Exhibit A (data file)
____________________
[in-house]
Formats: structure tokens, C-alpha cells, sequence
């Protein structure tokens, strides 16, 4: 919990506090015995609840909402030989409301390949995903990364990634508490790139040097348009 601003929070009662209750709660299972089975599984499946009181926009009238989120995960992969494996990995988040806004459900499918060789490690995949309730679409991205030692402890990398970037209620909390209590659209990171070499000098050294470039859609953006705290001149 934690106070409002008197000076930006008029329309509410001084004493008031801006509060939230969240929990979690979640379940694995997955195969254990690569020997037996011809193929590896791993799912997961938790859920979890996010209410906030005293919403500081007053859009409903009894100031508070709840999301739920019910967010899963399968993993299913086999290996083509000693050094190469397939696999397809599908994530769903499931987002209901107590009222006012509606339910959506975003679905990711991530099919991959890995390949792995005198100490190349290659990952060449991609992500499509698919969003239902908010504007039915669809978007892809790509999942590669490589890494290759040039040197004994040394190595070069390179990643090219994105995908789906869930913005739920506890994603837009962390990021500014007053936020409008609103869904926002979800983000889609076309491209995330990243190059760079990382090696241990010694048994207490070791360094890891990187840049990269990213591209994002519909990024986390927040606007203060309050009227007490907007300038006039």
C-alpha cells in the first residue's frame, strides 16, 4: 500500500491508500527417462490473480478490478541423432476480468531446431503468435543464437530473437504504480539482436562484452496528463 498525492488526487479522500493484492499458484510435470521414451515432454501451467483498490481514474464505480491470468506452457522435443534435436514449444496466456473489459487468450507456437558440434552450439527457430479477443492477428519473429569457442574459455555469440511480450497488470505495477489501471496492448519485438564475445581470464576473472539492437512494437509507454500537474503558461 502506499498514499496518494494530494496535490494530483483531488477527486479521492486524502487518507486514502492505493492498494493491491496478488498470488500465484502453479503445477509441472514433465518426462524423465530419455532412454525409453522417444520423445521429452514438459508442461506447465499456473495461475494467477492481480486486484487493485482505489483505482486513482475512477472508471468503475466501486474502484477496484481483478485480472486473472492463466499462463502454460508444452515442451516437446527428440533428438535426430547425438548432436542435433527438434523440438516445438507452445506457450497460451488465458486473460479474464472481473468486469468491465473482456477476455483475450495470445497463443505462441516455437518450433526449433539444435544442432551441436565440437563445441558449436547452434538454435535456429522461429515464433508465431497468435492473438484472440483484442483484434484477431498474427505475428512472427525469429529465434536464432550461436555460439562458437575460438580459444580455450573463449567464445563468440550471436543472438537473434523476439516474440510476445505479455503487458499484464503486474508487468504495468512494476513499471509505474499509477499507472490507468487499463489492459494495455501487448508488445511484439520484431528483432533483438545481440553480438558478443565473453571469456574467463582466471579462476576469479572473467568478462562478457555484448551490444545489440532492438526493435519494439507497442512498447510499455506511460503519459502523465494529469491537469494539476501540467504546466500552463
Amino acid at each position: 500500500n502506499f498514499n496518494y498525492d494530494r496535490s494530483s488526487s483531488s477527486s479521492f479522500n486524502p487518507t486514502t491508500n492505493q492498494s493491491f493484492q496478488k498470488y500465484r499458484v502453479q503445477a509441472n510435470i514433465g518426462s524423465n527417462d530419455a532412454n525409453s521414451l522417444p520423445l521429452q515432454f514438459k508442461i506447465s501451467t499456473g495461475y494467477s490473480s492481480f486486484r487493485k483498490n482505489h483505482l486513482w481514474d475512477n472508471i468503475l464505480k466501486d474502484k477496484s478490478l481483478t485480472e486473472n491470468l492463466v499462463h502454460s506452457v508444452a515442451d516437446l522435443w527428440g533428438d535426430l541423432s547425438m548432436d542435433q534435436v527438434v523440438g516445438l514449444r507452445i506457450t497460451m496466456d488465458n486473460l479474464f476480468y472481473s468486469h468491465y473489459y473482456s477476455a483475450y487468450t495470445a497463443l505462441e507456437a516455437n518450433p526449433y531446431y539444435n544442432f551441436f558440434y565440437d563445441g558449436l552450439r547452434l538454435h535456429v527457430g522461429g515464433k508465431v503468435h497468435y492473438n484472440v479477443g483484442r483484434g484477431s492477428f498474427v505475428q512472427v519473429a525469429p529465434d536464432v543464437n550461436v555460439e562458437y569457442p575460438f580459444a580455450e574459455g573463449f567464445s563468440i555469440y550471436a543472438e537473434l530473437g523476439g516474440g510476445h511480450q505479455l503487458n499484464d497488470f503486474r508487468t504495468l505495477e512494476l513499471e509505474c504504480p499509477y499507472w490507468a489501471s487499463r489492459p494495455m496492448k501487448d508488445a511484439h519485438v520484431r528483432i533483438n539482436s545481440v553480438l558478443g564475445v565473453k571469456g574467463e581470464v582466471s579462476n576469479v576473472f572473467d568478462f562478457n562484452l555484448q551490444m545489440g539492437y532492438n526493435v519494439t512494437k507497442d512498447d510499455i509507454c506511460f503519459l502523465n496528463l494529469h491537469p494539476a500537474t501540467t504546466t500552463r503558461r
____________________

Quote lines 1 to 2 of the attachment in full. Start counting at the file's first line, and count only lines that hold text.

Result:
[in-house]
Formats: structure tokens, C-alpha cells, sequence